Ambien abuse can lead to a number of negative consequences, which include:
- Physical dependence.
- Withdrawal symptoms.
- The risk of overdose—potentiated when Ambien is taken with substances such as alcohol.
Dependence—which can eventually result from prolonged substance abuse—is defined as a maladaptive pattern of substance use leading to clinically significant impairment or distress, manifested by such signs as tolerance, withdrawal, a persistent desire to use Ambien, unsuccessful efforts to stop using the drug, and large amounts of time spent acquiring the drug.
When you’ve become dependent on Ambien, you may meet the diagnostic criteria for a substance addiction (or “substance use disorder“).
The American Psychiatric Association’s DSM-V identifies some of the symptoms of a sedative, hypnotic, or anxiolytic use disorder as:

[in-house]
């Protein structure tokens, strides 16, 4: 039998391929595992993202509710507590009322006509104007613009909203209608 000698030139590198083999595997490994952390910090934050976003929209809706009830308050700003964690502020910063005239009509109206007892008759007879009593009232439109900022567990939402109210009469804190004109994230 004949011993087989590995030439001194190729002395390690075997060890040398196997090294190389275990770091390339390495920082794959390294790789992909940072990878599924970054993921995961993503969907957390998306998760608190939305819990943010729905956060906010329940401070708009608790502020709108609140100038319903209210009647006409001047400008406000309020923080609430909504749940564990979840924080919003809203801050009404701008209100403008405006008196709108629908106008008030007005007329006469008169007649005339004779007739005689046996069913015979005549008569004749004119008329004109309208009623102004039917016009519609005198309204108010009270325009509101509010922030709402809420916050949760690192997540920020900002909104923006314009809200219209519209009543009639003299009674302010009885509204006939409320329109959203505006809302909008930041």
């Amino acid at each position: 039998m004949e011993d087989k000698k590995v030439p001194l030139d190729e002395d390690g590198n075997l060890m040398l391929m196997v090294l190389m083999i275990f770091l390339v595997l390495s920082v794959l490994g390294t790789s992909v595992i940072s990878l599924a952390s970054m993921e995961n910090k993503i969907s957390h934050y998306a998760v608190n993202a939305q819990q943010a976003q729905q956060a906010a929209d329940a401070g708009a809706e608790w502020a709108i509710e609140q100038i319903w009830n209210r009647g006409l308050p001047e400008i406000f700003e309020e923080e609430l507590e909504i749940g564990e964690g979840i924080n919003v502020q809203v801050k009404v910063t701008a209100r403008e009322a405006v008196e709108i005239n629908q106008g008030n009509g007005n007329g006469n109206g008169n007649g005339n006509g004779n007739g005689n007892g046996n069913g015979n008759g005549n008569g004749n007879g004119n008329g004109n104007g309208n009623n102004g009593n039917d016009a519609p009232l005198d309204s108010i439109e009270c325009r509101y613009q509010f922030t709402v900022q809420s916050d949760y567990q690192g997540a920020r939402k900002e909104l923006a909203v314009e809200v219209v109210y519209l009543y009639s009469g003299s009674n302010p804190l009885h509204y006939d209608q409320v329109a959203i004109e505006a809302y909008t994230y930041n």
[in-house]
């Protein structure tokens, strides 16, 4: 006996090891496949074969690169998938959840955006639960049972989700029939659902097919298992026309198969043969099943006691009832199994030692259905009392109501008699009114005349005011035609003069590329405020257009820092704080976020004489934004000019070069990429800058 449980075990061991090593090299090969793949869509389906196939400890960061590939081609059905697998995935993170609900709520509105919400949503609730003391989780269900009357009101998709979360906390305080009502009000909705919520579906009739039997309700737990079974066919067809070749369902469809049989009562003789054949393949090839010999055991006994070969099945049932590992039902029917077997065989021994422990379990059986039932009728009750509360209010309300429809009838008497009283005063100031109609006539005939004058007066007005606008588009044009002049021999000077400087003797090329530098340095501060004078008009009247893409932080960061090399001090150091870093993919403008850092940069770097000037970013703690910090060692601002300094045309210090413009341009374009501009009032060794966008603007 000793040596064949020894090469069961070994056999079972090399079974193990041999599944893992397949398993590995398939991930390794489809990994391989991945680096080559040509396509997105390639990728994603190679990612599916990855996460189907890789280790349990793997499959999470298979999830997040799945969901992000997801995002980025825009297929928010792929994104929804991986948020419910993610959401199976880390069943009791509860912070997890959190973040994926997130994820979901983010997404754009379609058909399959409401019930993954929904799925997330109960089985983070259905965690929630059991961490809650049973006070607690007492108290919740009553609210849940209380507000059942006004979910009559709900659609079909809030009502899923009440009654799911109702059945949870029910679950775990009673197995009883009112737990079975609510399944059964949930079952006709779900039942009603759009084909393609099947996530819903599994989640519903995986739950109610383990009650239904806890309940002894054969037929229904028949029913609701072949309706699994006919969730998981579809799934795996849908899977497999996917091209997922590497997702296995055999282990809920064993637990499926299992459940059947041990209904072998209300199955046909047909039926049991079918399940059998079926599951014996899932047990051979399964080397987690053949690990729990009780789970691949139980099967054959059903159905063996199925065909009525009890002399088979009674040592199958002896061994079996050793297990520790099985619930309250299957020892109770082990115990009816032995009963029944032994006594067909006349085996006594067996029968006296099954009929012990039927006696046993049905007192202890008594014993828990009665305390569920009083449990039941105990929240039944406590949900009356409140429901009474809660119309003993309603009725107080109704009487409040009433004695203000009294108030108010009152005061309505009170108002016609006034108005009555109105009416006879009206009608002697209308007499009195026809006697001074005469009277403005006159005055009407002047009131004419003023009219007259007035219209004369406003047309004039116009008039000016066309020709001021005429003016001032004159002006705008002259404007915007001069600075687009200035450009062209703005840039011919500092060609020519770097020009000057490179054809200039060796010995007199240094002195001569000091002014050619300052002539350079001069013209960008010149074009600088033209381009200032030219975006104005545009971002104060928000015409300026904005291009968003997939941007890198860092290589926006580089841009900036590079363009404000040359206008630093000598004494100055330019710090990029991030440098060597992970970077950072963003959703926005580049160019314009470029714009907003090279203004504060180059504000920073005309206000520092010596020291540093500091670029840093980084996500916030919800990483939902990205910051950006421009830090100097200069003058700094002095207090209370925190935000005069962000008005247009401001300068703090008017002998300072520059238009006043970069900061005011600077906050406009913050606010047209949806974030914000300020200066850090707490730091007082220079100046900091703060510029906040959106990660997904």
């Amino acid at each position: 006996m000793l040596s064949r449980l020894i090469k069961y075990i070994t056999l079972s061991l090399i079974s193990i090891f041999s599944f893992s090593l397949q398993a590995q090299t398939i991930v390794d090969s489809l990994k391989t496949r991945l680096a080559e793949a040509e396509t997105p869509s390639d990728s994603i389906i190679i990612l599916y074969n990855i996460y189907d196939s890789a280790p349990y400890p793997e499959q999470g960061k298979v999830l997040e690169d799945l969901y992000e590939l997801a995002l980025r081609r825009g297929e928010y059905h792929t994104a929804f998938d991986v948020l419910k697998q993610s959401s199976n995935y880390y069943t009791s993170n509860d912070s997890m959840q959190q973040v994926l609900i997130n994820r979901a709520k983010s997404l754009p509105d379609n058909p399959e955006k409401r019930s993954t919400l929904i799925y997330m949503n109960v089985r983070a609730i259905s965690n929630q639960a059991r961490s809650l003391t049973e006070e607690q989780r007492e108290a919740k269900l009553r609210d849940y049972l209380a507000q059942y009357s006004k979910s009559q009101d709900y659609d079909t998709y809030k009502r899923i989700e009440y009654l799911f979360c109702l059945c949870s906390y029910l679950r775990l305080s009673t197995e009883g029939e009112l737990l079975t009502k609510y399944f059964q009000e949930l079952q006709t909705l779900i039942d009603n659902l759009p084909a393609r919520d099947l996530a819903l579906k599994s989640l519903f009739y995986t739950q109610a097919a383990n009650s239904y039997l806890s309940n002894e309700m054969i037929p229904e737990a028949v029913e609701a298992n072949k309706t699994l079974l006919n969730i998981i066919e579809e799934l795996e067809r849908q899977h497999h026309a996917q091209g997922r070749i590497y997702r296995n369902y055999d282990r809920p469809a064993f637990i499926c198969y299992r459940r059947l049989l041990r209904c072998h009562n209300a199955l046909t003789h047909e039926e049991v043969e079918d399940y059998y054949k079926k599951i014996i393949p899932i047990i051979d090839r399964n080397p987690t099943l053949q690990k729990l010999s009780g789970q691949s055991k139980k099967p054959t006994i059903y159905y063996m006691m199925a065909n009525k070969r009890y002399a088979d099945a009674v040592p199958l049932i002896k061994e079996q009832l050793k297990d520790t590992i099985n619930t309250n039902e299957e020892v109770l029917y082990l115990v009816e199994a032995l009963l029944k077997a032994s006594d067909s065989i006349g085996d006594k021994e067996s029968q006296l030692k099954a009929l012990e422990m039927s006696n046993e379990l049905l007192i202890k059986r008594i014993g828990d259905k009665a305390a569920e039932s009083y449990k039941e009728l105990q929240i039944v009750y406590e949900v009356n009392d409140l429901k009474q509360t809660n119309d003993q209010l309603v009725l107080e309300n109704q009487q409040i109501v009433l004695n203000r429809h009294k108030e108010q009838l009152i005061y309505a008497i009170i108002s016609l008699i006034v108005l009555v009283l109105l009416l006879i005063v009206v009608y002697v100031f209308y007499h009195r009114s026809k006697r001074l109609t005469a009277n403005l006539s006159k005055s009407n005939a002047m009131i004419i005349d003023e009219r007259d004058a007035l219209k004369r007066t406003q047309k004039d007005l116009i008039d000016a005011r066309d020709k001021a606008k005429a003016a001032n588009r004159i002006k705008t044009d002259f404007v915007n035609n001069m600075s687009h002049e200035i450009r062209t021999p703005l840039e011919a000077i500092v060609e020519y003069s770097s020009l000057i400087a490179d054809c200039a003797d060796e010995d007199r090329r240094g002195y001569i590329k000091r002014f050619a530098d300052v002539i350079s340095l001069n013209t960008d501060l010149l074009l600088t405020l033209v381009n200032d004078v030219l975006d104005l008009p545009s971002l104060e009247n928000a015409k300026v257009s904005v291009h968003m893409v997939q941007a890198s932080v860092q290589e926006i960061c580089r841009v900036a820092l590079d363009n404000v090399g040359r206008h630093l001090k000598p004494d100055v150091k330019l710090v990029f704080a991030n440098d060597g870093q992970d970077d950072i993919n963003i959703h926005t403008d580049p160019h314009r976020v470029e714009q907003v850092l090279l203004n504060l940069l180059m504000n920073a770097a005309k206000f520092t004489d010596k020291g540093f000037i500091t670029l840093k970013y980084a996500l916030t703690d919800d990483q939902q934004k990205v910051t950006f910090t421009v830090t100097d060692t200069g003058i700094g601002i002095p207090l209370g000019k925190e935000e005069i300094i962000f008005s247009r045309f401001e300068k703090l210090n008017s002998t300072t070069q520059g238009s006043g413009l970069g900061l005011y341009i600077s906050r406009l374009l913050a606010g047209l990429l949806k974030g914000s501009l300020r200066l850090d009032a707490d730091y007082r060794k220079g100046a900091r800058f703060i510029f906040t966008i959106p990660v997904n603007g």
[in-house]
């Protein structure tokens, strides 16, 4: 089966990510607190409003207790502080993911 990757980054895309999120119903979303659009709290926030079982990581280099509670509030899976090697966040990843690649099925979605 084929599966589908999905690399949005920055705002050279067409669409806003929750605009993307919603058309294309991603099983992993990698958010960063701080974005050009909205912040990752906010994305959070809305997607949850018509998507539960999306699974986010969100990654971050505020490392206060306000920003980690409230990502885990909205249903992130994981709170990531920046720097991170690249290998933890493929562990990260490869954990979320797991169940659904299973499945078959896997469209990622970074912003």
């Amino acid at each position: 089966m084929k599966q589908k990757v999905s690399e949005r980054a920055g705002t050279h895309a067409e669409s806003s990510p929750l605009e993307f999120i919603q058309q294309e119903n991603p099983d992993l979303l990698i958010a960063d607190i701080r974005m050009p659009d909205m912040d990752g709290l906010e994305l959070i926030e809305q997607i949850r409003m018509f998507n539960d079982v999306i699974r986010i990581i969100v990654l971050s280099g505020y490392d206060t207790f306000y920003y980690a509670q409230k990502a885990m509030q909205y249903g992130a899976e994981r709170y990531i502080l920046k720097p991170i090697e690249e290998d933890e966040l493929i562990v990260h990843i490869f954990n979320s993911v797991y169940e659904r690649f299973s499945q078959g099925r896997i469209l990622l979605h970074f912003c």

- Taking a drug for longer than intended.
- Unsuccessful attempts to cut down or cease substance use.
- Compulsive desire to obtain a substance.
- Abandonment of once-enjoyed activities in favor of obtaining and using a substance.
- Continued drug use despite negative social, interpersonal, legal, or financial consequences caused by such use.
Ambien Overdose Symptoms
Overdose is a common danger associated with the abuse of many drugs, including zolpidem. Ambien overdose may be an accidental consequence of trying to achieve a more intense high or overcome tolerance to the drug. Additionally, an overdose is more likely to occur when an individual has taken Ambien in addition to drinking alcohol or consuming other intoxicating substances.